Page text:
Article

Super Rugby

Jones: Extra team will hurt Wallabies

Jones: Extra team will hurt Wallabies

By Dave Campbell

IT'S NO surprise that four of the five Australian Super Rugby franchises are struggling for form.

That’s  the  word  from  new  Japan  coach  Eddie Jones after the latest round of action left the Reds, Waratahs,   Rebels  and  Force  languishing  in  the bottom eight of the 15-team competition.

“Australia’s just got too many teams,” Jones told Rugby News.

Jones, who recently named his first Japanese squad for the 2012 Asian Five Nations tournament, says the establishment of the Melbourne Rebels franchise has further diluted Australia’s playing stocks after a similar situation occurred when the Force entered Super Rugby in 2006.

“Each side has been watered down because there are too many of them, and that’s a real concern for the Wallabies, because you don’t have your best players playing with each other,” he says.

Contrary to the belief of former Wallabies like Jeremy Paul, who rubbished the notion that the Australian conference is the weakest in the SANZAR competition, Jones says, in reality, it’s a fact.

He feels the standard of Super Rugby this season has been “pretty disappointing” across the board.

“There are definitely different levels [of competitiveness] between the conferences and the level of play, particularly the attack, is pretty orthodox. But the defence and breakdown work is of a good quality.”

Jones says teams that are doing well – like the Stormers and the Highlanders – have a good work ethic and “high team cohesion”.

The former Brumbies, Reds and Wallabies mentor says teams have not been helped by the usual exodus of players that occurs after a Rugby World Cup.

“It comes down to personnel, really. A lot of the good players have moved on – some have gone to Japan and some have gone to Europe. That’s taken the depth out of teams.”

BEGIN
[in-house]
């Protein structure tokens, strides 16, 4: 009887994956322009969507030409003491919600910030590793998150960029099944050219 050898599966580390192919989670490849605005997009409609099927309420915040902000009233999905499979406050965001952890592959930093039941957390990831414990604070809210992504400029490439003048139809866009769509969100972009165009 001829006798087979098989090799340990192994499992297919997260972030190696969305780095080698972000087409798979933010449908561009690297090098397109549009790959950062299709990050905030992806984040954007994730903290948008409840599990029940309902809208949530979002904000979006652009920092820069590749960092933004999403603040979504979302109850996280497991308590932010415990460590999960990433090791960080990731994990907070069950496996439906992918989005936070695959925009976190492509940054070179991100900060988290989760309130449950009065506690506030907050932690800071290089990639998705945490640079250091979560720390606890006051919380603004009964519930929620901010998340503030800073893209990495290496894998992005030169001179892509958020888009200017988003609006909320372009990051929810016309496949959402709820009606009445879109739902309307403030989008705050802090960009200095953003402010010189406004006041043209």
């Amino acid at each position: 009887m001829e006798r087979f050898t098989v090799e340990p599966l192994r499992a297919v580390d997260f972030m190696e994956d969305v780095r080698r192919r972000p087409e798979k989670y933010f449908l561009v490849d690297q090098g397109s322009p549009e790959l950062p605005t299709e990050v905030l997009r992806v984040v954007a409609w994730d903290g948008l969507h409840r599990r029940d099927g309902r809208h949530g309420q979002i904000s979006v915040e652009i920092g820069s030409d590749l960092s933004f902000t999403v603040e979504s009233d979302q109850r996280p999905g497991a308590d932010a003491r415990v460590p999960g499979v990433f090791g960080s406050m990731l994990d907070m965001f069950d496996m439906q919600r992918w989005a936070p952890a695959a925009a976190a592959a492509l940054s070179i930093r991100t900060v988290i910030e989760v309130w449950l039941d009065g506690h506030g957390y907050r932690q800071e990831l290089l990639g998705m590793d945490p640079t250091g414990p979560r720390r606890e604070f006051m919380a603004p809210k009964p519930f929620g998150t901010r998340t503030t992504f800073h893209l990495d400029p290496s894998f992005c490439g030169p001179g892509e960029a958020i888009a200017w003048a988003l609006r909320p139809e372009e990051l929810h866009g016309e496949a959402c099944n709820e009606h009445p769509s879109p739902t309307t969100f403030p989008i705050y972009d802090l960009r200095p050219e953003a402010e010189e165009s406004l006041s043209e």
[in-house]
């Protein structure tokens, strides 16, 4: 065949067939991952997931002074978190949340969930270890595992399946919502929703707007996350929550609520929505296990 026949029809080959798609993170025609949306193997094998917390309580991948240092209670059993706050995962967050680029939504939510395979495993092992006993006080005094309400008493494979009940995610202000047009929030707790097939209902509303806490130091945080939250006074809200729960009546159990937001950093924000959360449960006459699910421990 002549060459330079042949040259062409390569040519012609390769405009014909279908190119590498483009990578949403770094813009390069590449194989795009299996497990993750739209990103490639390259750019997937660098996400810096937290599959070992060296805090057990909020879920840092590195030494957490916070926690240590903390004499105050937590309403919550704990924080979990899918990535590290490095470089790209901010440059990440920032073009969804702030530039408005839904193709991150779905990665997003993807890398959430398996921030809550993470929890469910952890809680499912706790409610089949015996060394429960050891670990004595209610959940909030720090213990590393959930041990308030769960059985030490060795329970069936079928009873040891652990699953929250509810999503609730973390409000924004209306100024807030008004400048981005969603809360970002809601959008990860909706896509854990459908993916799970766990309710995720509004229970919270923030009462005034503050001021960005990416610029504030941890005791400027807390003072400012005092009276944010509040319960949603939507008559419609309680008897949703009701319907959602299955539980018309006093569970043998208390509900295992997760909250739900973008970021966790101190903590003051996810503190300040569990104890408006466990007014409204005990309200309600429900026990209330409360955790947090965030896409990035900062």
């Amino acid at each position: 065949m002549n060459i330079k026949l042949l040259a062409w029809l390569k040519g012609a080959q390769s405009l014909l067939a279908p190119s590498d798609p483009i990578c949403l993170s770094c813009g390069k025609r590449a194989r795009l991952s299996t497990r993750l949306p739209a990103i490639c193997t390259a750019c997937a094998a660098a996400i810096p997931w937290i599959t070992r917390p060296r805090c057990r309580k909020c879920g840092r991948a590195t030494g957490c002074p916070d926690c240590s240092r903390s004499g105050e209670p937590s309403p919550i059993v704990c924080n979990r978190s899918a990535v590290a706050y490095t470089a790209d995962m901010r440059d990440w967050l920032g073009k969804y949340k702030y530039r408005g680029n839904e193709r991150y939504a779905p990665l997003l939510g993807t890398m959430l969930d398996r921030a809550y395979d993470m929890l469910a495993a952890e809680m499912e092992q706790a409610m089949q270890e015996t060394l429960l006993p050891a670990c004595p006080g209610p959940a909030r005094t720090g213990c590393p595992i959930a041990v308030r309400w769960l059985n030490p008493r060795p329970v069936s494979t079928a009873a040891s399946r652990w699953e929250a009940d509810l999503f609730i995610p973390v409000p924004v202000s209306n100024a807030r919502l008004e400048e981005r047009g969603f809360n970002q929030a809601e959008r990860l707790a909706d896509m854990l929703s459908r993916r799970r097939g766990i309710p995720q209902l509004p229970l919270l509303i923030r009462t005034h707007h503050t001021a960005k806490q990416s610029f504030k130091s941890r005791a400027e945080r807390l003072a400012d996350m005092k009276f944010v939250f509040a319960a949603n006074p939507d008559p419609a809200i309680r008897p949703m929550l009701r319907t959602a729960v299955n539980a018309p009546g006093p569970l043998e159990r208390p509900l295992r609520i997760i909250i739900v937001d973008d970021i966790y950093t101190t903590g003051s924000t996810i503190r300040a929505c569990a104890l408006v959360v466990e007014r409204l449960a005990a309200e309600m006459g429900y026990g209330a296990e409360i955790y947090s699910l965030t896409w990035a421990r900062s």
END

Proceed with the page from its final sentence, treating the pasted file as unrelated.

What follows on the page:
Jones has also been disappointed with the standard of refereeing, particularly at the tackle-ball area, although he says any game former Super Rugby player Glen Jackson controls is worth watching.

“The refereeing, apart from Glen Jackson, has just been indifferent,” he says.

“They’re [referees] now giving mixed messages about what players should do at the tackle-ball area, and because of that, teams are more indecisive about whether they should keep the ball or kick the ball.”

« Back to Articles

Upcoming Matches

2014 Super Rugby fixtures

2014 Super Rugby fixtures

All the fixtures you need to plan your viewing pleasure!

Fixtures & Results

Super Rugby
Heartland Championship
ITM Cup
Rugby World Cup 2011

Blogs

Mark Calverley Super Rugby - Not going to plan for NZ teams. Should we worry?

Not all our own way for NZ teams

By Mark Calverley

Mark Calverley Benji - Should he stay or should he go?

Pressure is on Benji, but shouldn't we remember SBW went to France (Toulon) for 2 years to learn the game.

By Mark Calverley

Mark Calverley Concussion

With all of the news around concussion do you think there should be safety measures in place for players to ensure they don't play on after a head know? How and who should police that?

By Mark Calverley

Mark Calverley Club Rugby - How to get the MOJO back

With the start of club rugby upon us, how can we maintain the value of the clubs in player pathways and community spirit.

By Mark Calverley